Joshua Coon

Professor of Chemistry and Biomolecular Chemistry

Picture of Joshua Coon4422 Genetic-Biotech Center
425 Henry Mall
Madison, Wisconsin 53706
Phone: (608) 263-1718
Email: jcoon@chem.wisc.edu
Overview · Publications · Lab Website

Education

B.S. Central Michigan University
Ph.D. University of Florida
Postdoctoral Fellow at University of Virginia

Areas of Study

Cell Structure & Signaling
Developmental Biology
Quantitative Biology
Systems & Synthetic Biology

Research Overview

Overview
My research group has the overarching goal of catalyzing evolution in the rapidly developing field of proteomics and to use these technologies to address fundamental problems in developmental biology. With emphasis on ion chemistry and instrumentation, we seek to develop and apply new enabling mass spectrometry-based (MS) proteomic technologies. These cutting-edge tools allow us to examine, with unprecedented chemical detail and sensitivity, the molecular events that commit human embryonic stem cells (hES cells) to exit the pluripotent state. Here we are focused on both intracellular signaling and the epigenetic regulation of pluripotency. For the former we ask which branches of the FGF signaling pathway are active in hES cells and which proteins/networks are phosphorylated upon differentiation. Epigenetics is believed to play a critical role in the establishment and maintenance of pluripotency; thus, we have also aimed our new technologies at interpreting the epigenetic codes and monitoring how these messages change during hES cell differentiation.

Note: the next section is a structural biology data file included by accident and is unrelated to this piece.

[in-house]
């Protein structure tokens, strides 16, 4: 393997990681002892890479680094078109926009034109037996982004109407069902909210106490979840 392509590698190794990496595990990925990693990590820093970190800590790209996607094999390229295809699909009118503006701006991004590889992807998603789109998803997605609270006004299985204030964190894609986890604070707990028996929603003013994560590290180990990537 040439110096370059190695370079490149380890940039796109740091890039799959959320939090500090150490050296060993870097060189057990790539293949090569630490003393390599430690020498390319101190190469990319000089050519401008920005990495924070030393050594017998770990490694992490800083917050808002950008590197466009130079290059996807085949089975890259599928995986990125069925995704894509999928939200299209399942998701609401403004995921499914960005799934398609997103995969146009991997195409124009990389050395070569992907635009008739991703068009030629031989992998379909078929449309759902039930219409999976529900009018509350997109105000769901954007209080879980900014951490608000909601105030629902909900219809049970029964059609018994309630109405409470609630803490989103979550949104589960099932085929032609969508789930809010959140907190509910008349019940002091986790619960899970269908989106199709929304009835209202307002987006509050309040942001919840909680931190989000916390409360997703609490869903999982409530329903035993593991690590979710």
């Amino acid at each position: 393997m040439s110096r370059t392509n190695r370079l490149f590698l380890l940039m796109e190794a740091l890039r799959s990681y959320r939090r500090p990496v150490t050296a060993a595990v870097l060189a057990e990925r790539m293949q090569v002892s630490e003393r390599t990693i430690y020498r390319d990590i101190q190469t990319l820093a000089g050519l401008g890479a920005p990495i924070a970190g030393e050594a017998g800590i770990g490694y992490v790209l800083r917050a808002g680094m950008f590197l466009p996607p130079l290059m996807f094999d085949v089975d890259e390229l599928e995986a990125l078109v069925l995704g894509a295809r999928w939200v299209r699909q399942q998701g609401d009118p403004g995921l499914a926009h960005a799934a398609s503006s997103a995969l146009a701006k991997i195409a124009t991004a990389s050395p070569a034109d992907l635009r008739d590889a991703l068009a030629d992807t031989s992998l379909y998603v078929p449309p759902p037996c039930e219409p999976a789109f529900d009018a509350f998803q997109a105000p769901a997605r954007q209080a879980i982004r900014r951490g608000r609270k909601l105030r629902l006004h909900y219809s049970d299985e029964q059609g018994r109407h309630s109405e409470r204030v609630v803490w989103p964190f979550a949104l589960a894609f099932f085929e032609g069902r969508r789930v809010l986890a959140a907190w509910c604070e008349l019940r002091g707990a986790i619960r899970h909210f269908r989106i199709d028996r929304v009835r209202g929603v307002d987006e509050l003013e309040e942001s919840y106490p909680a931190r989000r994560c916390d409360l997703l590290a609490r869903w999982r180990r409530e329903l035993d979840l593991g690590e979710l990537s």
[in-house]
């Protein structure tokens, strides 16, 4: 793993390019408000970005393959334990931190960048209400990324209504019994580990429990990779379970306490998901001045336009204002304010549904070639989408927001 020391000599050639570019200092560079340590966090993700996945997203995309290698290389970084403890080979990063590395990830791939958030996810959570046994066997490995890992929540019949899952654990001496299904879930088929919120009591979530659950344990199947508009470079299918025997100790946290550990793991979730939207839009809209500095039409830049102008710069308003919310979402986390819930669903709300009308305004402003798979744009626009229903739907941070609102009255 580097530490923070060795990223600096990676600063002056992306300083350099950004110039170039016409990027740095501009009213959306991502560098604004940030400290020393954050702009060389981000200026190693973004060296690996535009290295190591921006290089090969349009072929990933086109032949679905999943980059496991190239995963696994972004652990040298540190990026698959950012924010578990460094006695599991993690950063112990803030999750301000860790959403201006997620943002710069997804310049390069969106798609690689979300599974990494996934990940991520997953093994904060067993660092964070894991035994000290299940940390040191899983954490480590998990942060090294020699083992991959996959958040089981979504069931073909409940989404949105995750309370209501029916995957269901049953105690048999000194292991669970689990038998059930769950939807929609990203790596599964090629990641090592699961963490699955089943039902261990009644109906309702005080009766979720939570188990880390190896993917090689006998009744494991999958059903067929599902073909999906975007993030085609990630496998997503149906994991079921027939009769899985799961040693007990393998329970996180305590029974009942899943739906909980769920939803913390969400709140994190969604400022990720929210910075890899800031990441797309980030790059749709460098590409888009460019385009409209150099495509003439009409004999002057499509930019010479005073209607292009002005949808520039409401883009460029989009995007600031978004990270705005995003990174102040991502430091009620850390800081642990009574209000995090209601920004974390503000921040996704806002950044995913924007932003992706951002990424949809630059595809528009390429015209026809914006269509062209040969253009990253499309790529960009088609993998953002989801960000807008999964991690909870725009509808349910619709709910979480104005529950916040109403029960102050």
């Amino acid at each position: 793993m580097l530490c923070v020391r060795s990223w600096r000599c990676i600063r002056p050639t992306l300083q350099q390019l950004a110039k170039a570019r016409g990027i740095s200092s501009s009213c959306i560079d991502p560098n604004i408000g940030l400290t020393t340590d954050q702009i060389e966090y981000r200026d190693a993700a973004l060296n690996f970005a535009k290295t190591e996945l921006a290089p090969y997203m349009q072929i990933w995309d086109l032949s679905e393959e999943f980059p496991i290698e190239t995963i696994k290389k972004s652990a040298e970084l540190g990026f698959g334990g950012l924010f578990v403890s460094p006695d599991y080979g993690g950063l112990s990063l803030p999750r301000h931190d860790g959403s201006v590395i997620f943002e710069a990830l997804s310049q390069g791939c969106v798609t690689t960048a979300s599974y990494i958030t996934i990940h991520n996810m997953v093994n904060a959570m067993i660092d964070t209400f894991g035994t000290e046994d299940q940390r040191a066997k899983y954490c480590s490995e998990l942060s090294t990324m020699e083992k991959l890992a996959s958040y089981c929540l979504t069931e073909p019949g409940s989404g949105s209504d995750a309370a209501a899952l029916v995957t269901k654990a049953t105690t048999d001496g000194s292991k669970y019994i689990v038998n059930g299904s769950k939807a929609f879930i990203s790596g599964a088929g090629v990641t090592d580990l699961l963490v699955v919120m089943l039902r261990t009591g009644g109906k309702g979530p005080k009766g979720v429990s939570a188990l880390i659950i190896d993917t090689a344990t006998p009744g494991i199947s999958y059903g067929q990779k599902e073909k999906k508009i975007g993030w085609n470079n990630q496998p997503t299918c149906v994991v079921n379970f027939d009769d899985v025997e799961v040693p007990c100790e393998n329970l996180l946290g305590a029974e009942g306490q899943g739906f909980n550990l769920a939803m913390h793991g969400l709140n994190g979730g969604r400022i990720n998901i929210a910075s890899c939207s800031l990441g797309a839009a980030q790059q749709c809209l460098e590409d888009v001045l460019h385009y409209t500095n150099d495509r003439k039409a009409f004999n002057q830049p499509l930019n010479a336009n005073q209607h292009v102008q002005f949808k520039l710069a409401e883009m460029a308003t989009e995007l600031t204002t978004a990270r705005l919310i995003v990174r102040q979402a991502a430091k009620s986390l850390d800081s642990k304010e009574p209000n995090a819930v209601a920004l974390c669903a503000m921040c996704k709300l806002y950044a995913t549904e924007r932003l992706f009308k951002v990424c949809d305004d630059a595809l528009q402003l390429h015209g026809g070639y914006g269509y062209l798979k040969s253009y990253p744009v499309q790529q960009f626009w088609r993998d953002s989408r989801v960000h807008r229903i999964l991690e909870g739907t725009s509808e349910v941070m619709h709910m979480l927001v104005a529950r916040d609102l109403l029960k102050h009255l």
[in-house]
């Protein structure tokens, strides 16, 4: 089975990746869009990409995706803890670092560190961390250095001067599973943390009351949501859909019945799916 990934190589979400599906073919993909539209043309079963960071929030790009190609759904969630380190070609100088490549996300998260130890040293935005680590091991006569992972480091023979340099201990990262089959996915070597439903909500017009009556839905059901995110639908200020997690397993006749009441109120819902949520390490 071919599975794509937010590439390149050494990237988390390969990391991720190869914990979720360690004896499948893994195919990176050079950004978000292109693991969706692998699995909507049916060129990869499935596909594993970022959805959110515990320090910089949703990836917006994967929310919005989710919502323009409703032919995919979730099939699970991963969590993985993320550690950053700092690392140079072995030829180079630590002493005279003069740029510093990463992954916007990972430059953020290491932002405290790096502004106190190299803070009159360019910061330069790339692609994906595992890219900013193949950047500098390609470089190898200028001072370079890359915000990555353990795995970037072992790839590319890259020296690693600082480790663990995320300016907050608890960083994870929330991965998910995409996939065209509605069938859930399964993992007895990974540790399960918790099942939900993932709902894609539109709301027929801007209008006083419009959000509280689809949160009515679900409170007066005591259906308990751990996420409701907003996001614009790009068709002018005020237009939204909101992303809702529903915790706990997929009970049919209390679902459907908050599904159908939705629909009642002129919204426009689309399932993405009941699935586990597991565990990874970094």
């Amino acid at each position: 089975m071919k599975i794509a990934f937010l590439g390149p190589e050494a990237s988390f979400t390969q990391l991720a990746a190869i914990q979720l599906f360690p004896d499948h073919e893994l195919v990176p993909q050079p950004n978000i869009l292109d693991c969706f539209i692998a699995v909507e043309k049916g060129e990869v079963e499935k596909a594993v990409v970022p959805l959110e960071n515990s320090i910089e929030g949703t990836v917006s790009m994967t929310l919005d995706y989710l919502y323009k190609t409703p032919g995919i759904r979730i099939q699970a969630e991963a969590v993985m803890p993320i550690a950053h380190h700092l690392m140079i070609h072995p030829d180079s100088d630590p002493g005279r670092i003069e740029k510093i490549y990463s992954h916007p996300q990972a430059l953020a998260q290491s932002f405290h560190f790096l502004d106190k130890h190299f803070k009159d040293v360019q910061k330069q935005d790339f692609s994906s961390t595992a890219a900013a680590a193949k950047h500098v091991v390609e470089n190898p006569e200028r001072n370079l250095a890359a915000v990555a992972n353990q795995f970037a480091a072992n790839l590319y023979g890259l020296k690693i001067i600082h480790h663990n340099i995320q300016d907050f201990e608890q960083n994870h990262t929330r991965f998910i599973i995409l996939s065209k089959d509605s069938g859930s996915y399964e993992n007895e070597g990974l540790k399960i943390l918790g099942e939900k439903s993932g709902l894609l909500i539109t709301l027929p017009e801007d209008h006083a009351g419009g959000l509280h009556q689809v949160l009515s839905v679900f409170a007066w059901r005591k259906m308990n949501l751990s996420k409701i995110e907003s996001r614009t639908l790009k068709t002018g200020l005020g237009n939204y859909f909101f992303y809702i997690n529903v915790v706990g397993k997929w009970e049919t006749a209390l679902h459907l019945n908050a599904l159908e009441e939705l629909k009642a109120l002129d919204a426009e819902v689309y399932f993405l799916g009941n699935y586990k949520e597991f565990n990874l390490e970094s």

Active projects
Research projects in the Coon lab include: (1) instrumentation development, (2) data analysis software design, (3) fundamental ion chemistry studies, and (4) biological applications of the technology. Biological applications include global identification of protein post-translational modification (specifically phosphorylation), quantitative analysis of protein phosphorylation (i.e., comparative analysis of two cellular states), and cancer biomarker discovery.